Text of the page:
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Levi Green- 2023 Hall of Fame Inductee

March 14, 2024

In Levi’s Junior year of high school, he knew what he wanted to do with his life, and with his career after seeing an ad for “Hot Rod University” in an issue of Street Rodder Magazine.

After graduating high school in 2000, he began his journey to Laramie, Wyoming to become a “Techer.”

Prior to enrolling at WyoTech, he had very limited experience with metal working or working on hot rods. He grew up on a 440-acre farm in rural Missouri and tinkered with his 1958 Apache truck which was gifted to him by his uncle.

Levi and his dad had plans to work on the old truck and learn to do the metal work on their own, but his skills were not up to par for the task. Though they both had plans and visions for building this truck, they were not on the same page.

His dad wanted to restore it, and he wanted to hot rod it! Needless to say, the old truck followed him out to Laramie where he was able to use it as a class project to hone in on his skills. He was able to do a front frame stub conversion from Trans Am and a custom C-notch in the rear, as well as widen the rear fenders and a few other small body mods.

At the end of the course, the old truck was looking much cooler and closer to what he had envisioned from the start, and WyoTech was just the beginning.

Now that he had some actual training experience under his belt he was determined to get a job working for one of the top shops of that time. He sent 50 resumes to shops all over the country including, Boyd Coddington, Chip Foose, Posies, Pinkees, Ida Automotive, Tucci engineering, Wood N Carr, and Rad Rides by Troy, just to name a few. All of which replied, “No thanks, but good luck.” He ended up getting a job working for a small collision shop in Merriam, KS which also did some hot rod work in the back. This is where he was first exposed to a “real job.”

This shop was gracious enough to deal with his lack of experience while teaching him even more along the way. One of the first “hot rod” projects he got his hands on was a 1959 VW Truck. He did all the rust repair, body work, primer, and even the green and purple paint job. The only thing he didn’t do was the wet sanding and buffing.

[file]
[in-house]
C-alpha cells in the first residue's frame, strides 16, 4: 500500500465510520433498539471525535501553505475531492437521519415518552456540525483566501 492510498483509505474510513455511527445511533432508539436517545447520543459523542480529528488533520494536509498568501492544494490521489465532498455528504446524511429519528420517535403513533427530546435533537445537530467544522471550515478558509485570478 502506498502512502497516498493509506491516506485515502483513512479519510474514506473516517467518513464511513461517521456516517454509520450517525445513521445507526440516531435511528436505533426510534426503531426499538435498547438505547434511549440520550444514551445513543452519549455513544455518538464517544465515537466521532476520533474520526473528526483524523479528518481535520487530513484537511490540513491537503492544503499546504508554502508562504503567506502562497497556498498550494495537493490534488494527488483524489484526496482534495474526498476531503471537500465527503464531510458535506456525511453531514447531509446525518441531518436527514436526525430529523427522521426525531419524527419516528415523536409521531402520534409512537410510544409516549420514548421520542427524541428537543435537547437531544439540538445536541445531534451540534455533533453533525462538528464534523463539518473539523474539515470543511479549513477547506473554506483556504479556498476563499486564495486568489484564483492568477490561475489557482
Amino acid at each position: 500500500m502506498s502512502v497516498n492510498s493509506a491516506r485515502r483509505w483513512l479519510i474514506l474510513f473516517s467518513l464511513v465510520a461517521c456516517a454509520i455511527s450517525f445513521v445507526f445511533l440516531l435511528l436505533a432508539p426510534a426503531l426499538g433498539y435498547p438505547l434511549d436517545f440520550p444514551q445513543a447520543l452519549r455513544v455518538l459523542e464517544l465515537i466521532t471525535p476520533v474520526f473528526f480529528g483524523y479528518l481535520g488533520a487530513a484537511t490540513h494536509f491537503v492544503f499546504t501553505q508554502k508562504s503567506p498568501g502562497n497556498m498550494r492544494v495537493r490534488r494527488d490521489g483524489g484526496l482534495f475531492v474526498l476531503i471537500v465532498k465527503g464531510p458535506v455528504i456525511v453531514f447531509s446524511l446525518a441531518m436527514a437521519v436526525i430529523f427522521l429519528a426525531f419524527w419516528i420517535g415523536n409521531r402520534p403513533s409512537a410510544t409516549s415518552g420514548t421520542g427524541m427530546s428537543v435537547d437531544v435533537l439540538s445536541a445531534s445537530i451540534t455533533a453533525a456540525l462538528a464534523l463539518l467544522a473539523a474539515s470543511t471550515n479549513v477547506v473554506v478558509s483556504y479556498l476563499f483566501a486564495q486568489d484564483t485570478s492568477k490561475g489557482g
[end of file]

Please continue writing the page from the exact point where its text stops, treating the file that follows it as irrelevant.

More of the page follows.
There was a custom bike paint shop just down the alley where he would spend his lunch breaks, hoping for the chance to do even more with paint. He wanted to know the whole process from start to finish. The guys at the bike shop helped with some custom paint tips, clear coating, and yes, wet sanding and buffing. He got a part-time “night” job working for V8 rod shop in Blue Springs, MO.

Tony Vargus was the owner and seemed excited to have a young kid with some talent.

He was the first guy to turn him loose and let him be creative. He helped Levi get a job at Carriage Works in Grandview, MO where he excelled at TIG welding billet grilles.

The KC World of Wheels car show was in town and Tony had a couple of cars on display he helped with. He also brought with him every picture he had taken of his work (this was before smart phones when you still had to develop film and carry an album around).

He was also armed with every TIG sample weld coupon in his coat pockets (probably no metal detectors either).

Rad Rides by Troy was the feature builder at this event with the car they built called “Chicayne.” It’s a 1962 Chevy Biscayne with twin turbos, and is to this day one, of the nicest cars ever built. He approached Moose, Troy’s right-hand man, about the opportunity to come work at their shop in Manteno, IL. He was familiar with their high-quality builds, seeing them in Hot Rod magazine and many others. The centerfolds of Troy’s cars are what made up the wallpaper in his room back home. He ended up getting a job working at Rad Rides by Troy in Manteno, IL in the spring of 2003. He worked for Rad Rides for 8.5 years and learned a ton becoming an expert at his metal shaping craft. He learned the importance of details, precision, deadlines, and being the best….

When we asked Levi what advice he would give to people entering the trades, here is what he had to say:

When you get turned down for an opportunity, there is a better one around the corner.

Don’t wait on everyone around you to approve of what you know you need to do. Chase after what God has put you on this earth to be great at.

Don’t expect to be a rock star overnight. Be diligent, take one step at a time. It took me 20 years to get where I am today.

Don’t give up, keep getting better, and move forward no matter what! Success isn’t easy. You will face adversity. Find a way to embrace the suck and stay positive!